After the publication of Blood Disregarded at the 2016 CDIO Rotterdam? I spent two full days replying to emails having to defend myself and my intregrity as a journalist for chosing to post that story and exposing some obvious glitches in the system. The storm I had to brave was an epic one.
I received accusations of being sensationalist, stirring the pot, and ruining the image of dressage and equestrian sport. I was even incriminated for publishing photos which obviously had been tampered with by photographers. It is interesting that riders have bleeding horses, but journalists are the ones guilty of it! I'm stunned that they prefer to turn a blind eye on an unfortunately situation instead of addressing double trouble in the judging and stewarding system in Rotterdam.
Blood in the mouth usually comes from tight nosebands, too much pulling or tension, whether it was accidental or more often a hard hand at work. An old scab can open up and that does not mean a rider is torturing his horse, but the FEI rule is clear: when there is blood, elimination follows.
Blood is blood, it is not an opinion! Remarkably in Rotterdam, deaf, dumb and and blind seem preferred and everyone is afraid to open their mouth out of fear; fear for losing invitation rights, fear for getting bad points, fear for losing status in the show ring, fear for not being liked by one's colleagues, fear for losing potential business.
I am happy that there is such a clear-cut rule to prevent discussion when it comes to blood in the show ring. I remember that a rider once claimed a clear spur mark was a "skin allergy". This is why the rules are as strict as they are to prevent mythomania. However, when a judge's vision is temporarily blurred in the show ring and stewards are not performing their duty by assisting the judges in strict tack checks, for which they are hired, then this needs to be addressed.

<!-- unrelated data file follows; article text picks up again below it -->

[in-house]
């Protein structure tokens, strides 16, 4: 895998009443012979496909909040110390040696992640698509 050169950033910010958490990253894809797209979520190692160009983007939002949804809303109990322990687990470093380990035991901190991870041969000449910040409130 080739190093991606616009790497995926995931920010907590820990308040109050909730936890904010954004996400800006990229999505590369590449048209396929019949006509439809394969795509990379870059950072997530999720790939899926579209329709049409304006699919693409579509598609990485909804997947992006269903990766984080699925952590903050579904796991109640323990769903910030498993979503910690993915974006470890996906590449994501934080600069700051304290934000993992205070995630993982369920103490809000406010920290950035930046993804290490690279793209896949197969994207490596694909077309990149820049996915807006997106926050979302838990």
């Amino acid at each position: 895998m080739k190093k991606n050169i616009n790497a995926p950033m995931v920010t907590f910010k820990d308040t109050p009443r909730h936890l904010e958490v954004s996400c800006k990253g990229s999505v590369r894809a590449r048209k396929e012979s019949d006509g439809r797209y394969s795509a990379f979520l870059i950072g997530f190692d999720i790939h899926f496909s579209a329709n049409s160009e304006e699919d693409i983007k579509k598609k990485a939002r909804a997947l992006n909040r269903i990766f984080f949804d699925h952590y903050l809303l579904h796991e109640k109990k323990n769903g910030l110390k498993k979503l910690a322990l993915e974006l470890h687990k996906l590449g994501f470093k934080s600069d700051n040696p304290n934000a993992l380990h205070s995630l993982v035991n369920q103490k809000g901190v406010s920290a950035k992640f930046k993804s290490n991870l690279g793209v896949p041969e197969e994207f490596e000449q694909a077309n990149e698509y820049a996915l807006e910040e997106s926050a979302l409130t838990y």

Articles get acclaim and support as long as they fit the rider/trainer's personal agenda and view on dressage. As soon as the story deflects from that vision, the piece gets branded as a click-generator, fluff, tabloid, sensationalist, and destructive for the sport. You hardly ever get a compliment when you write a positive article, but you automatically get hate mail when you come out of the closet as a critic.
Let's get back to the role of journalists to protect and promote the image of dressage sport to a global audience (shouldn't that be the job of the riders themselves!?). I am a firm believer that dressage riders are the sheep in a pack of wolves. Walk over to the show jumping, endurance and reining ring and you see riders infringing animal welfare every ten minutes. Surprisingly their insiders accept it and see no reason for change. Those riders have no problem tacking jumper horses with an ironmonger shop of bits in their mouths and noseband contraptions that make an SM dominant go to seventh heaven. In endurance in the Middle East horses break legs, die like flies, are illegally swapped mid-race and doped beyond belief. Still the FEI prefers to see a steady cash flow from show jumping and Middle Eastern endurance than drastically helping those horses and cleaning up the sport. Yet dressage is the black sheep and its riders feel more put under the microscope than in any other discipline.
I'm a very strong supporter of beautiful dressage in which horses do not have to go through pain (and blood). I have a big amount of photos of spur scars, skin transplants to cover up spur scars, bleeding spur marks and bloody mouths, even on horses of what are considered the best riders in the world. This can not be tolerated for the sake of ego-glorification and success in sport. We want a sport in which the horse is praised as a happy, healthy athlete, without blood. Let's keep it that way!
I will brave on like a Joan of Arc in carrying out that message in the face of adversity. Instead of softening the blood rules for dressage, let's live by them and enforce them with courage and bravery. Dressage has to be the trendsetter in the equestrian sport and only in its example the other disciplines should follow.
by Astrid Appels